Start reading He, She and It on the free Kindle Reading App or on your Kindle in under a minute. Don't have a Kindle? Get your Kindle here.

Deliver to your Kindle or other device

Enter a promotion code
or gift card

Try it free

Sample the beginning of this book for free

Deliver to your Kindle or other device

Anybody can read Kindle books—even without a Kindle device—with the FREE Kindle app for smartphones, tablets and computers.
Sorry, this item is not available in
Image not available for
Image not available

To view this video download Flash Player


He, She and It [Kindle Edition]

Marge Piercy
4.1 out of 5 stars  See all reviews (62 customer reviews)

Print List Price: $7.99
Kindle Price: $5.99
You Save: $2.00 (25%)
Sold by: Random House LLC


Amazon Price New from Used from
Kindle Edition $5.99  
Hardcover --  
Paperback --  
Mass Market Paperback $7.19  
Unknown Binding --  
Select Literature & Fiction Books for $1.99 Each
Now through September 9, select literature & fiction books are $1.99 each. Browse the full selection to discover a new favorite.

Book Description

"A triumph of the imagination. Rich, complex, impossible to put down."
Alice Hoffman
In the middle of the twenty-first century, life as we know it has changed for all time. Shira Shipman's marriage has broken up, and her young son has been taken from her by the corporation that runs her zone, so she has returned to Tikva, the Jewish free town where she grew up. There, she is welcomed by Malkah, the brilliant grandmother who raised her, and meets an extraordinary man who is not a man at all, but a unique cyborg implanted with intelligence, emotions--and the ability to kill....
From the imagination of Marge Piercy comes yet another stunning novel of morality and courage, a bold adventure of women, men, and the world of tomorrow.

From the Paperback edition.

Editorial Reviews

From Publishers Weekly

In this diverting tale of the 21st century, Piercy explores a world where information has become a commodity more precious than gold.
Copyright 1993 Reed Business Information, Inc.

From Library Journal

This is Piercy's first full-fledged foray into science fiction, although Woman on the Edge of Time ( LJ 6/1/76) flirted with the genre. In the 21st century the world has been ravaged by environmental disaster and war, with much of the populace living in corporate domes. Depressed over child custody problems with Josh, her ex-husband, Shira Shipman returns to her childhood home, one of the few free Jewish towns. There she falls in love with Yod, an illegal cyborg created to defend the town against attack. Filled with fantastic technological description, the plot zooms to a page-turning climax. A story of a golem in 17th-century Prague told by Shira's warmhearted grandmother mirrors the action. While not as visionary as Doris Lessing's "Canopus in Argos" novels, this projection of a world with a computer for a soul has the ring of reality. As usual, Piercy's women are strong and sympathetic. With the exception of Yod, her men are either frivolous or cold. Recommended. Previewed in Prepub Alert, LJ 6/1/91.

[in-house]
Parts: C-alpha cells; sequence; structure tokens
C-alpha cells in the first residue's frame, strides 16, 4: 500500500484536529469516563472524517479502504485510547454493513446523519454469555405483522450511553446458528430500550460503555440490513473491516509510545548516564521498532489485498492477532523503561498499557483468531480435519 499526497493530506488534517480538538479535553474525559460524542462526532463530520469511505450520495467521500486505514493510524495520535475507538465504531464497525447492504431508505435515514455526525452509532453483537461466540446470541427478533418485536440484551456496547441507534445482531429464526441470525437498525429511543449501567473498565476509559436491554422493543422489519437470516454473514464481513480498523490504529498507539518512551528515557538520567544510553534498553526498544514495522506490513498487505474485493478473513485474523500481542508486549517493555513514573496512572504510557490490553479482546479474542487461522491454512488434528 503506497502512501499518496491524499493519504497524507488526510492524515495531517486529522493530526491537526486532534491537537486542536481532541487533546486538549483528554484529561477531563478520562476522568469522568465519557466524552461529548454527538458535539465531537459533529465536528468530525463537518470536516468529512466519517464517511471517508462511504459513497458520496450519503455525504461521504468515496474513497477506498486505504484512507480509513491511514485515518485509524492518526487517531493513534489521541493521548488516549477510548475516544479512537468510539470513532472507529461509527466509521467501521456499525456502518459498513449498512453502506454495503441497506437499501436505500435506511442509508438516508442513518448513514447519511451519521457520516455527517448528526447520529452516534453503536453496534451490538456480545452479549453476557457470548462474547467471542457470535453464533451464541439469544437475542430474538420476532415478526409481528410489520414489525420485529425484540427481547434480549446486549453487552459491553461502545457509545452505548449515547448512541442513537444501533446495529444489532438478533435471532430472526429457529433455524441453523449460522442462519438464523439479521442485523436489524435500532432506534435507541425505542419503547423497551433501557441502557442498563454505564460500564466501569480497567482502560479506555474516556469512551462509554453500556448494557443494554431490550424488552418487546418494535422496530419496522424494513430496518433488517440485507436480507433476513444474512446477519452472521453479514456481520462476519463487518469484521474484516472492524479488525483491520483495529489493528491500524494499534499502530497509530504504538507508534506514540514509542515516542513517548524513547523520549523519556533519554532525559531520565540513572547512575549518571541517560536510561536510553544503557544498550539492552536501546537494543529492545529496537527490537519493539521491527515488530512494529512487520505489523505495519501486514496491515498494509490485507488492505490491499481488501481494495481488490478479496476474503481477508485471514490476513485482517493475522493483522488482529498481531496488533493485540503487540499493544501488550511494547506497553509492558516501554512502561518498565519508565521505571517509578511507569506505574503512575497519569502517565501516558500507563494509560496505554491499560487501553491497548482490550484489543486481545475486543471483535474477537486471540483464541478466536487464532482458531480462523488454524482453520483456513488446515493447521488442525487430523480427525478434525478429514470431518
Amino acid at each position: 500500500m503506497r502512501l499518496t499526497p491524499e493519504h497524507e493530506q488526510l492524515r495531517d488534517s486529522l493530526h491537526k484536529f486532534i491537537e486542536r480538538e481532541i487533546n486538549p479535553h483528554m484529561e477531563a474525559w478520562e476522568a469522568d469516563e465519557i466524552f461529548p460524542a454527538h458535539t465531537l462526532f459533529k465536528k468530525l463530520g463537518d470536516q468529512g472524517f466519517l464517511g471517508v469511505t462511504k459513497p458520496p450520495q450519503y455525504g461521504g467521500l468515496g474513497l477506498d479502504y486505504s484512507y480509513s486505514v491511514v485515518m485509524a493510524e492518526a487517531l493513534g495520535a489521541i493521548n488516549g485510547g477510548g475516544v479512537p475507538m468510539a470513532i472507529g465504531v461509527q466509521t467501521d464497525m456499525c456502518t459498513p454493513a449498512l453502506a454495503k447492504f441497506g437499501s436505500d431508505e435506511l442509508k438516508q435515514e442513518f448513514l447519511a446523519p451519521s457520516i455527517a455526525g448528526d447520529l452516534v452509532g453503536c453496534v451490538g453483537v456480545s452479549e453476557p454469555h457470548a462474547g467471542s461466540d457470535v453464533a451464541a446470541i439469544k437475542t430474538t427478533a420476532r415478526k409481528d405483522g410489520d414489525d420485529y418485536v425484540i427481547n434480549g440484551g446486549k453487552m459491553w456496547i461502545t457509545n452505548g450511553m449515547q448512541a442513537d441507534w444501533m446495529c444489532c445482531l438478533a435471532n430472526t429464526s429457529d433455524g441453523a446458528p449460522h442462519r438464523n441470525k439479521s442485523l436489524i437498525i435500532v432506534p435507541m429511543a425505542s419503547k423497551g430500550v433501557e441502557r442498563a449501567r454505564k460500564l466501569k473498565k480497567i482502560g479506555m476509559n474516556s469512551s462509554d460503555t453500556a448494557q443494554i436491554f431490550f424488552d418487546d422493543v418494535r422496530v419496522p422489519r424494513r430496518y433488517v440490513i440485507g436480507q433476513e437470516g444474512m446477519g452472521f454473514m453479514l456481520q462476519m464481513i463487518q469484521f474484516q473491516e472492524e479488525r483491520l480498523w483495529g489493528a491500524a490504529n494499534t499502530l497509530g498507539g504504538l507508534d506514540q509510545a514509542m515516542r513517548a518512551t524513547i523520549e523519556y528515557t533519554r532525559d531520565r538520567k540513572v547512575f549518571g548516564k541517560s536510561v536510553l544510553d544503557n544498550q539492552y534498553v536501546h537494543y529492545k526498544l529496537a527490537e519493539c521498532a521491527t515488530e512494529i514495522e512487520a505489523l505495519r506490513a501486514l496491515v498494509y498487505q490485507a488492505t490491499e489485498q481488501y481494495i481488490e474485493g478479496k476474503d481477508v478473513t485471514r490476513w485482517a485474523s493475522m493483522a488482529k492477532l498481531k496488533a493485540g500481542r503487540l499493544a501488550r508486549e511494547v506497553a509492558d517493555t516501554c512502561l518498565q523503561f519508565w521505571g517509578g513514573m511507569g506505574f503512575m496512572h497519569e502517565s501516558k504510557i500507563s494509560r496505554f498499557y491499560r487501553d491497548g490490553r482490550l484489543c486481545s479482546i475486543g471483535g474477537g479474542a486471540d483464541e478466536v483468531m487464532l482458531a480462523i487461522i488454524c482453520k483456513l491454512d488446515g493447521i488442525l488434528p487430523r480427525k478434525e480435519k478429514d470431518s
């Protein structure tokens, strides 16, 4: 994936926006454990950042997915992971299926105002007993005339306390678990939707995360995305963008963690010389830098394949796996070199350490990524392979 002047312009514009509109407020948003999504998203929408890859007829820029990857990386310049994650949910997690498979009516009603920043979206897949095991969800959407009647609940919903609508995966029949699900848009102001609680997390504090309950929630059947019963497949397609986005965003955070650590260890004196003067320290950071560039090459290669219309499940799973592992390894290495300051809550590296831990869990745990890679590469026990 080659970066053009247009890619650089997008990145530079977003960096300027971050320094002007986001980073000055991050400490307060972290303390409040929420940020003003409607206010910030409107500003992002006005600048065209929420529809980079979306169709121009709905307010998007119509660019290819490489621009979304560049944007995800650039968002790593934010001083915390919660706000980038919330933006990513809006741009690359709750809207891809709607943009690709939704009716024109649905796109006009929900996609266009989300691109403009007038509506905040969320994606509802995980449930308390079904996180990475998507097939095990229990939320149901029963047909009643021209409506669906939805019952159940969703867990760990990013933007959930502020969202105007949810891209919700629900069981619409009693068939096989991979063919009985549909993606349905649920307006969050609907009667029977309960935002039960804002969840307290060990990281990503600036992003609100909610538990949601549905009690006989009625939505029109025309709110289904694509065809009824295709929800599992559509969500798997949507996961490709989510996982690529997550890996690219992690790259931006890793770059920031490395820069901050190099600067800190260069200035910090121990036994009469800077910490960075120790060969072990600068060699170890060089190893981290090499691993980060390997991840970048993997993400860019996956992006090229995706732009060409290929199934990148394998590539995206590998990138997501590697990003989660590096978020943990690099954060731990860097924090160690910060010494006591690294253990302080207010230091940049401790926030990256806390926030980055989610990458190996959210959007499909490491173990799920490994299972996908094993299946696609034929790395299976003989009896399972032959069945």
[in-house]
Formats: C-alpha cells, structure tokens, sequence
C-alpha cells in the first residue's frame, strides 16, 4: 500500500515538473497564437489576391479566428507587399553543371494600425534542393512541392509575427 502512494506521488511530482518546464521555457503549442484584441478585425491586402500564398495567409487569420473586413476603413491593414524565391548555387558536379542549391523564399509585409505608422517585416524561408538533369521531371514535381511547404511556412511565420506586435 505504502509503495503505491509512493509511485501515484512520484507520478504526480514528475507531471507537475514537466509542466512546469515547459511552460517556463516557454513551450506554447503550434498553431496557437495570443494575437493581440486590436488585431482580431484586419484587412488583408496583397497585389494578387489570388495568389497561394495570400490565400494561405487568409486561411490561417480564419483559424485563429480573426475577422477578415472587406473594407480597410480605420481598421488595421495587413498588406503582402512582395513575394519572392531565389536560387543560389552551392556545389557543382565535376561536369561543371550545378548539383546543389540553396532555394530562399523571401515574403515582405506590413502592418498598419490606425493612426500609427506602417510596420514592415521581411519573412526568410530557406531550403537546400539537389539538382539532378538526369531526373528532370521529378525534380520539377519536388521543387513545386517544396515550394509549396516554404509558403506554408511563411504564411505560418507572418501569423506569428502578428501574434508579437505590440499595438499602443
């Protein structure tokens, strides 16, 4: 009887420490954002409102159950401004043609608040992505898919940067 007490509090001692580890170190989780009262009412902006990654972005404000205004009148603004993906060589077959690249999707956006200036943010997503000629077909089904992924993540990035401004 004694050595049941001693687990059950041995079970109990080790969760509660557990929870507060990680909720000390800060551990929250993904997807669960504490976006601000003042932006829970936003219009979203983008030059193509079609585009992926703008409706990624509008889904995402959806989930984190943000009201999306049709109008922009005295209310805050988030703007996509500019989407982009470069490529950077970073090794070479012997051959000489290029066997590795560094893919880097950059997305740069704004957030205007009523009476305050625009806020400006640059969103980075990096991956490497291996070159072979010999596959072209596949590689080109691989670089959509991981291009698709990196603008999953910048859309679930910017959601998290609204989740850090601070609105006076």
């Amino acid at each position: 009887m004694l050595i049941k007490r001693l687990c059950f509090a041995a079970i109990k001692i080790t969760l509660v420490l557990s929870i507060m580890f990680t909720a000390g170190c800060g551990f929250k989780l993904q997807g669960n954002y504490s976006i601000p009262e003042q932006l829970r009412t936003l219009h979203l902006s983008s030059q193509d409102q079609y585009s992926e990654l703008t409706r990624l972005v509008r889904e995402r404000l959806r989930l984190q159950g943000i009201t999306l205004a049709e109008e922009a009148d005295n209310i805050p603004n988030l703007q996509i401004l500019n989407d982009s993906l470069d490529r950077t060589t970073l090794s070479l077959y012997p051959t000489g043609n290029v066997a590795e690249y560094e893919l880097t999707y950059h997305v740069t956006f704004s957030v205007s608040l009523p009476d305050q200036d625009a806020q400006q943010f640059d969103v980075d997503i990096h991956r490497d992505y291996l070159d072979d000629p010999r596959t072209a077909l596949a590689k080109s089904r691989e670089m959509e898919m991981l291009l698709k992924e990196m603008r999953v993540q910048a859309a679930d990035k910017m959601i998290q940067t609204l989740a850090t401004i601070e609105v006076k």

- Harriet Gottfried, NYPL
Copyright 1991 Reed Business Information, Inc.

Product Details

  • File Size: 765 KB
  • Print Length: 448 pages
  • Page Numbers Source ISBN: 0449220605
  • Publisher: Fawcett; Reprint edition (November 24, 2010)
  • Sold by: Random House LLC
  • Language: English
  • ASIN: B004BXA3A4
  • Text-to-Speech: Enabled
  • X-Ray:
  • Lending: Not Enabled
  • Amazon Best Sellers Rank: #55,361 Paid in Kindle Store (See Top 100 Paid in Kindle Store)
  •  Would you like to give feedback on images?

Customer Reviews

Most Helpful Customer Reviews
23 of 23 people found the following review helpful
By A Customer
Format:Mass Market Paperback
I read Chapter 3 and was hooked("Malkah Tells Yod a Bedtime Story" - pure poetry)! I felt right at home. Rarely have I read a science fiction novel which explores inner life so well. Nor one which so successfully analyzes its moral issues from the intelligent woman's point of view. One is reminded of Golda Meir, holding informal cabinet meetings in her kitchen while making chicken soup. The book examines the high-tech net as a tool for a simple low-tech ethnic collective which can exist on its own apart from impersonal futurist worlds nearby seeking to invade. The characters debate the destiny of their advanced, powerful protective robot. One of the robot's creators is a (high-tech) grandmother who tells the robot the Yiddish fable of a Golem who was created to protect the Jews of Prague from pogroms in 1600. We keep returning to the fable - it creates just the intuitive symbolism we need to explore the novel's ethical concepts without losing track of the action. The book unfolds as a mystery, a love story, a question - I found myself reading to answer the unexplained, enjoying the beautifully crafted journey, and staying up all night to do so.
Comment | 
Was this review helpful to you?
13 of 14 people found the following review helpful
5.0 out of 5 stars highly recommended March 24, 1998
By A Customer
Format:Mass Market Paperback
Had this book not been a gift, I would never have thought to pick it up. Science fiction, Jewish mysticism; these are not subjects which immediately draw most people in. I'm eternally grateful I did give this book a chance, however, for it is definately one of the best books I have ever read. Weaving together two parallel stories, (the legend of a "Golem" created to protect the Jews in Prague's Jewish Ghetto in the 1600s, and the contemporary story of the cyborg Yod), Piercy has created a view of the future a la Margaret Atwood. Yet Piercy's view of the future, while almost as threatening as Atwood's in The Handmaid's Tale, contains the ever present spectre of redemption. While the characters in He, She, and It may live in a forebidding time when corporations rule the world, they maintain a level of autonomy over their own lives, and the knowledge and power to someday create a world more suited to freedom than that in which they currently reside. Piercy's book is fascinating on a number of levels. It is simultaneously the story of a mother's love for her child and the lengths she will go to when that relationship is threatened, a strong community and the familial, religious, and communal ties that bind a group of people together, a cautionary tale of corporate domination, a fascinating hypothesis of both the possibilities and dangers of modern technology, and above all, a romance. The elements of Jewish history and mysticism add to the excitement and passion of the book, enabling the parallel Piercy draws between the past and the future to flow naturally, and add to rather than detract from the book's clarity. Nor are the characters sacrificed for a well-developed plot. Piercy spends just as much time creating the characters who enable her story as she does on the story itself. Read more ›